Organized Criminals Commit Interstate Grand Theft Cardboard - The New York Criminal Law Blog

The New York Criminal Law Blog

Organized Criminals Commit Interstate Grand Theft Cardboard

Seriously? If you're going to go through that much trouble, you could at least steal something exciting, like a Maserati or a ton of Apple swag. Despite the absolutely unexciting cargo, the three brilliant men accused of stealing cardboard were pretty impressive, at least as far as thieves go.

According to the New Jersey Star-Ledger, Neal Devito, 34, John Nichols, 38, and Vincenzo Grasso, 46, were all arrested after their scheme netted more than $100,000 in stolen cardboard. The gentlemen reportedly set up multiple fake companies to transport cardboard that was intended for recyclers. They would pick up the material from stores like Sam's Club and Walmart and instead of delivering to the contracted recyclers, would sell it to companies in New York and New Jersey.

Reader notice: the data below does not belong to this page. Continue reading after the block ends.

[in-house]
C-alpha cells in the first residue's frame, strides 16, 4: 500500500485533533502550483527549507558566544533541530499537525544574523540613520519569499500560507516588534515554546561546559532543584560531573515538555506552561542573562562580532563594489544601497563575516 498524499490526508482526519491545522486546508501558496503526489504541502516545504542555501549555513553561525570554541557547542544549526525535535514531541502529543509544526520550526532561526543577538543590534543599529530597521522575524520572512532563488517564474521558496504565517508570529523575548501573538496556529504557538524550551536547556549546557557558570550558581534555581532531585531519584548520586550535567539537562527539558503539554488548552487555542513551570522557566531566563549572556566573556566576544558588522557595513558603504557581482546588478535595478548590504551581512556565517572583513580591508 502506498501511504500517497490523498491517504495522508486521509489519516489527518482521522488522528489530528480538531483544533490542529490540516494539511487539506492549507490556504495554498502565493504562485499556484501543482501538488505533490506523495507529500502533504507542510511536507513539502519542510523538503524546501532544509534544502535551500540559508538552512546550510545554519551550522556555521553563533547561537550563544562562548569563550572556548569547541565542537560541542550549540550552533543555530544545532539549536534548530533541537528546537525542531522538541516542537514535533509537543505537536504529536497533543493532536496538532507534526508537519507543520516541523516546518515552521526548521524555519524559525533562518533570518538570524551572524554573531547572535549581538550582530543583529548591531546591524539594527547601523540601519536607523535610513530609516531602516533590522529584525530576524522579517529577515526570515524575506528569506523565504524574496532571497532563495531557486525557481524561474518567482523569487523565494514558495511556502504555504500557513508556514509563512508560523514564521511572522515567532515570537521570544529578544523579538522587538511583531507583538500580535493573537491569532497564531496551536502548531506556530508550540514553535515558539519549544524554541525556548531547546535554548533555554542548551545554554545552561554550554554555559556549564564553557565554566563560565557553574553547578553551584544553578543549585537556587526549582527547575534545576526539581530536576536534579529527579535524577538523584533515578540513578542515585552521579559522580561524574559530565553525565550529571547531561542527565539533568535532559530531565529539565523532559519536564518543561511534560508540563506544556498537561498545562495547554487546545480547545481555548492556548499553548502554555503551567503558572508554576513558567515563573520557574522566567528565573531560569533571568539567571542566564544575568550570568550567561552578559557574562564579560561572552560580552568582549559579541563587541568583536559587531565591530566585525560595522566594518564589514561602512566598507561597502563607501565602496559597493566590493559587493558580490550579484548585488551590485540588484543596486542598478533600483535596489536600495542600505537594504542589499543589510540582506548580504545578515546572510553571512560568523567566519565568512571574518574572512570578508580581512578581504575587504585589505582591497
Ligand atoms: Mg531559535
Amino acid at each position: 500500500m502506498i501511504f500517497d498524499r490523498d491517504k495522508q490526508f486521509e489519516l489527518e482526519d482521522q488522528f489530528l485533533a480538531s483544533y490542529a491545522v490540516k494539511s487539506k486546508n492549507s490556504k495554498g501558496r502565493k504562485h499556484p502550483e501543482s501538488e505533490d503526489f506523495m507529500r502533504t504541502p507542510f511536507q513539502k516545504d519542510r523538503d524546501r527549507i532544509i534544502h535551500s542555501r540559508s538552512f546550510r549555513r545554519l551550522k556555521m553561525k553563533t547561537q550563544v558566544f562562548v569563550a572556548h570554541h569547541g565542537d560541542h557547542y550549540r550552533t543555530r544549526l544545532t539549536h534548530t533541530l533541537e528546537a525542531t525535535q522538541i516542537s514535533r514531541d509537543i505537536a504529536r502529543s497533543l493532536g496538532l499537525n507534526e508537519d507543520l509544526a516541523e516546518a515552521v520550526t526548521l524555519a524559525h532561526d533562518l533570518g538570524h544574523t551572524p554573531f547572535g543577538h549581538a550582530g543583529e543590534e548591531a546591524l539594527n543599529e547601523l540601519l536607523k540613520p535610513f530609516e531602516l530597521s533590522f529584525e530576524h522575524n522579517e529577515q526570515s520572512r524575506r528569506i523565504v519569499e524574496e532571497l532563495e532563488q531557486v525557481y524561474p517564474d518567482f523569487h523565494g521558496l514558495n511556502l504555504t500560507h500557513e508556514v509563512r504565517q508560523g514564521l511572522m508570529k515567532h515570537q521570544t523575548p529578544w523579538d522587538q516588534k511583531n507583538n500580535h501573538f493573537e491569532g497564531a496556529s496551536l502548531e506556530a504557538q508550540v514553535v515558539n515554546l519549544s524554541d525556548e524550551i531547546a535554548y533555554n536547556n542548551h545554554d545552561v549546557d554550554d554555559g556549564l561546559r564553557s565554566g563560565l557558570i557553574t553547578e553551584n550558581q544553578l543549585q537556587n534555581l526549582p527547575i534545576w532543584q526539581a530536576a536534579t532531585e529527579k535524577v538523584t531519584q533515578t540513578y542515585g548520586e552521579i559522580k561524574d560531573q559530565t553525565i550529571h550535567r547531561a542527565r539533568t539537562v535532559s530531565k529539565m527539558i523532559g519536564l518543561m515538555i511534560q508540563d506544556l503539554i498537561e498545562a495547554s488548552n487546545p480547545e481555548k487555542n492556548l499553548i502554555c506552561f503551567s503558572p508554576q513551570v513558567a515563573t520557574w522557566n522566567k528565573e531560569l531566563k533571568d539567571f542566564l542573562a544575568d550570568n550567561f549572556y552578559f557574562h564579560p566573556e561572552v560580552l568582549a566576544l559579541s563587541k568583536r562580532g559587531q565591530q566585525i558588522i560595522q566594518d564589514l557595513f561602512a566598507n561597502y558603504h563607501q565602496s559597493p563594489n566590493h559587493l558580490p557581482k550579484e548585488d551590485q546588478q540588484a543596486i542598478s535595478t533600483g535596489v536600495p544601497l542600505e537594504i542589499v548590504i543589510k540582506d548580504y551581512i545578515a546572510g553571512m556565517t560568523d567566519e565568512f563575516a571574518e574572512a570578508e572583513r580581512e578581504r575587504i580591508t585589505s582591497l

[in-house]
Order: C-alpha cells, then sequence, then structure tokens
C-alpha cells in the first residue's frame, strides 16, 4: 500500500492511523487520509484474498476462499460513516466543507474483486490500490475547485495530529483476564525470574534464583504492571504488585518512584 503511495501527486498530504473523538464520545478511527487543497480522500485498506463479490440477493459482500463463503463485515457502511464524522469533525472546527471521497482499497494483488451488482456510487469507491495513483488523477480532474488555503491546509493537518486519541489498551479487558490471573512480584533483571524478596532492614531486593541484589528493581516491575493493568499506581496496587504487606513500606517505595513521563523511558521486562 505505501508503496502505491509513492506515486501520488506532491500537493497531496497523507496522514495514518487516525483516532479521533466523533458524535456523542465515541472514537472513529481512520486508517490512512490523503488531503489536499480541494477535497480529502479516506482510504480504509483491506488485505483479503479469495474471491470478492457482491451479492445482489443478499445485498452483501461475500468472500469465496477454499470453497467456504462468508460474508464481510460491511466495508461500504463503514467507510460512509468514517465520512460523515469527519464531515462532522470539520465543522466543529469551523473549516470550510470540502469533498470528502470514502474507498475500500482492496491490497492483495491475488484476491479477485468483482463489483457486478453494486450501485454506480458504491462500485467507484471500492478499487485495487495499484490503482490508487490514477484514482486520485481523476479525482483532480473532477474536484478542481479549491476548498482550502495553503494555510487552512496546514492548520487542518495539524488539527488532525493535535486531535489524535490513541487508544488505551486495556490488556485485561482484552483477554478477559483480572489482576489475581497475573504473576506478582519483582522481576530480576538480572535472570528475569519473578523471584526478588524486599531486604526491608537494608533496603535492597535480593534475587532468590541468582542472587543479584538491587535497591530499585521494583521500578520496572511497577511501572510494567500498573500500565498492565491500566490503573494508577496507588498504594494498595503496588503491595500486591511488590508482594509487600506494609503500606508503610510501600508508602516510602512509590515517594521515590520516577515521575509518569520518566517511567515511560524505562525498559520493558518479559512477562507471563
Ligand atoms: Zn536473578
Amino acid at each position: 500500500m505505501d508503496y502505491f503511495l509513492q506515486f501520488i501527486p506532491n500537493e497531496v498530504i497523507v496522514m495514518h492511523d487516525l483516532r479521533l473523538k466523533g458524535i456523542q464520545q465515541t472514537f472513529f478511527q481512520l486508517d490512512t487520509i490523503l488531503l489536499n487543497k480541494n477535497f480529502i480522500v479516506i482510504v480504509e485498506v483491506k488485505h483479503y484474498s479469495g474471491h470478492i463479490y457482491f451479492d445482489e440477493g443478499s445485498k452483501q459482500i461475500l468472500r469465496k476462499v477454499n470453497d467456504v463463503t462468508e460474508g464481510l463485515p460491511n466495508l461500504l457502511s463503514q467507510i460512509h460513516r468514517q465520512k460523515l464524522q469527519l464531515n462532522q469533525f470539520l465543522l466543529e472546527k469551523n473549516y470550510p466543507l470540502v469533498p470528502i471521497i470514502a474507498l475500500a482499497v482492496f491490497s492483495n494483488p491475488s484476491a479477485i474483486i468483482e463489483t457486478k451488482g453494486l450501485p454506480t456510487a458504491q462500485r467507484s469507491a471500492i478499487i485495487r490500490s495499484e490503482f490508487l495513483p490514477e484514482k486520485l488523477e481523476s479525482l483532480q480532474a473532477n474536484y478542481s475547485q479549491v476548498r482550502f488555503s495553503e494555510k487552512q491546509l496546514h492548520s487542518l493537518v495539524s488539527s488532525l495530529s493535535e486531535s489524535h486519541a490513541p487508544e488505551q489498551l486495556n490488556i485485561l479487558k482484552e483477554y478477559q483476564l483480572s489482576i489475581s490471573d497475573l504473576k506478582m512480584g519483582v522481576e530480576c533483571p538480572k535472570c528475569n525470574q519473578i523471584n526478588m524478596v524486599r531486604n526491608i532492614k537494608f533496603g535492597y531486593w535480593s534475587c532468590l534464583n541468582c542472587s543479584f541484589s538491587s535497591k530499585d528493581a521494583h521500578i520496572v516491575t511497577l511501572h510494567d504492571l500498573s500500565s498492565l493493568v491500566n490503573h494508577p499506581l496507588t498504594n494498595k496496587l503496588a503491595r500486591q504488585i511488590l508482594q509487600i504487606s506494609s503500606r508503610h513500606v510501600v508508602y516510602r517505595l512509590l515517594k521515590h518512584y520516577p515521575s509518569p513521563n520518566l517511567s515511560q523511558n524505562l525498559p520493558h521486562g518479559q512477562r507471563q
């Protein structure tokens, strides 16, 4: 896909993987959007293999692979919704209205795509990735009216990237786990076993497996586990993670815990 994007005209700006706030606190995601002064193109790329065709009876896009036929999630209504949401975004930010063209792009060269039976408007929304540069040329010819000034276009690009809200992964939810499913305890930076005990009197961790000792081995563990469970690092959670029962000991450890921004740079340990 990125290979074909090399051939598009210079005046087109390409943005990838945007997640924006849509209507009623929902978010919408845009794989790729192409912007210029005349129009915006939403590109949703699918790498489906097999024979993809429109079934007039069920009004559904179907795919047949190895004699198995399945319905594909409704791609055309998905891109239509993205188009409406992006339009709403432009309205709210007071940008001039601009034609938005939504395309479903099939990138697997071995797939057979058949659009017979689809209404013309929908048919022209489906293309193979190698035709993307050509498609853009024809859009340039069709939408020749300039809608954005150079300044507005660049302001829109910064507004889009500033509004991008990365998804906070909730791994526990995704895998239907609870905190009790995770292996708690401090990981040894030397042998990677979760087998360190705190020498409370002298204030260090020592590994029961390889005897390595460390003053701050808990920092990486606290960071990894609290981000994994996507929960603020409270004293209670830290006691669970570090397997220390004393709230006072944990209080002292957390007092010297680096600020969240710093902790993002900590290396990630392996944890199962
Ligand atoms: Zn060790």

"This group invested a considerable amount of time to create an enterprise with the sole purpose to steal cardboard. There are serious money and organizational skills involved here that could have been used for lawful purposes," stated State Police superintendent Col. Rick Fuentes.

True, but what's the fun in legitimacy? Besides, they either were doing legitimate work on the side or stealing even more cardboard than previously thought, because the Star-Ledger reports that three Cadillac Escalades, purchased in the last few months, were seized by the police. Those things ain't cheap, nor are the two tractor-trailers and three long flatbeds seized by police as well.

So far, the trio have been charged with fencing and conspiracy in New Jersey. Fencing (also known as dealing in stolen property) is a second-degree crime if the amount involved is $75,000 or more. That carries five to ten years in prison, plus whatever penalties arise under the conspiracy charges.

In addition, because these gentlemen were operating in New York and New Jersey, additional charges could be brought in New York or under federal law.

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